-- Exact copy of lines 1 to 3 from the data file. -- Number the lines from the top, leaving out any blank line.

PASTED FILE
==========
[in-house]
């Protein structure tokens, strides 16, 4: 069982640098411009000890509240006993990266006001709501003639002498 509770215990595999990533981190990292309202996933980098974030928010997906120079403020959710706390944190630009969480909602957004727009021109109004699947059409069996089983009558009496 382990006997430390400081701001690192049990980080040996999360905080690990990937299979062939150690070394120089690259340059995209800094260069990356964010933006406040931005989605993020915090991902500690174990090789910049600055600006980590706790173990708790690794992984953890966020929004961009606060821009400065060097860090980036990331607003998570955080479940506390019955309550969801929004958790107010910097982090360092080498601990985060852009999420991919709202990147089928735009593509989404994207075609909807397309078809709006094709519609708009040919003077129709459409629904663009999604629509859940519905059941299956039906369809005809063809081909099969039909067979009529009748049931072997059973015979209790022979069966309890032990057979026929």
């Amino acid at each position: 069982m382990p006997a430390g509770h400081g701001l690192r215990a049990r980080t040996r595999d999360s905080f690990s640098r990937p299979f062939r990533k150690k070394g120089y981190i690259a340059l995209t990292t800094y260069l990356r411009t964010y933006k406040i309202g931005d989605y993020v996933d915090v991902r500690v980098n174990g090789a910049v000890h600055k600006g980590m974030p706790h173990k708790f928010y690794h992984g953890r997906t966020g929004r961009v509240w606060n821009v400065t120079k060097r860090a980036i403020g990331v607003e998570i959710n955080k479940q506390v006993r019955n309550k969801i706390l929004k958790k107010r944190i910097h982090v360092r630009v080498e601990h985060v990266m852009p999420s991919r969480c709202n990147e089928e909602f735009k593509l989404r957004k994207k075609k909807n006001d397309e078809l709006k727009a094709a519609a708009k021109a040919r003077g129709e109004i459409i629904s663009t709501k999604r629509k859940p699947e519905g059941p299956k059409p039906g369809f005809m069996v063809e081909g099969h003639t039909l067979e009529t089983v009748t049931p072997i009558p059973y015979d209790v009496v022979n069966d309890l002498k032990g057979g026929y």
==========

[in-house]
């Protein structure tokens, strides 16, 4: 069982640098411009000890509240006993990266006001709501003639002498 509770215990595999990533981190990292309202996933980098974030928010997906120079403020959710706390944190630009969480909602957004727009021109109004699947059409069996089983009558009496 382990006997430390400081701001690192049990980080040996999360905080690990990937299979062939150690070394120089690259340059995209800094260069990356964010933006406040931005989605993020915090991902500690174990090789910049600055600006980590706790173990708790690794992984953890966020929004961009606060821009400065060097860090980036990331607003998570955080479940506390019955309550969801929004958790107010910097982090360092080498601990985060852009999420991919709202990147089928735009593509989404994207075609909807397309078809709006094709519609708009040919003077129709459409629904663009999604629509859940519905059941299956039906369809005809063809081909099969039909067979009529009748049931072997059973015979209790022979069966309890032990057979026929």
């Amino acid at each position: 069982m382990p006997a430390g509770h400081g701001l690192r215990a049990r980080t040996r595999d999360s905080f690990s640098r990937p299979f062939r990533k150690k070394g120089y981190i690259a340059l995209t990292t800094y260069l990356r411009t964010y933006k406040i309202g931005d989605y993020v996933d915090v991902r500690v980098n174990g090789a910049v000890h600055k600006g980590m974030p706790h173990k708790f928010y690794h992984g953890r997906t966020g929004r961009v509240w606060n821009v400065t120079k060097r860090a980036i403020g990331v607003e998570i959710n955080k479940q506390v006993r019955n309550k969801i706390l929004k958790k107010r944190i910097h982090v360092r630009v080498e601990h985060v990266m852009p999420s991919r969480c709202n990147e089928e909602f735009k593509l989404r957004k994207k075609k909807n006001d397309e078809l709006k727009a094709a519609a708009k021109a040919r003077g129709e109004i459409i629904s663009t709501k999604r629509k859940p699947e519905g059941p299956k059409p039906g369809f005809m069996v063809e081909g099969h003639t039909l067979e009529t089983v009748t049931p072997i009558p059973y015979d209790v009496v022979n069966d309890l002498k032990g057979g026929y």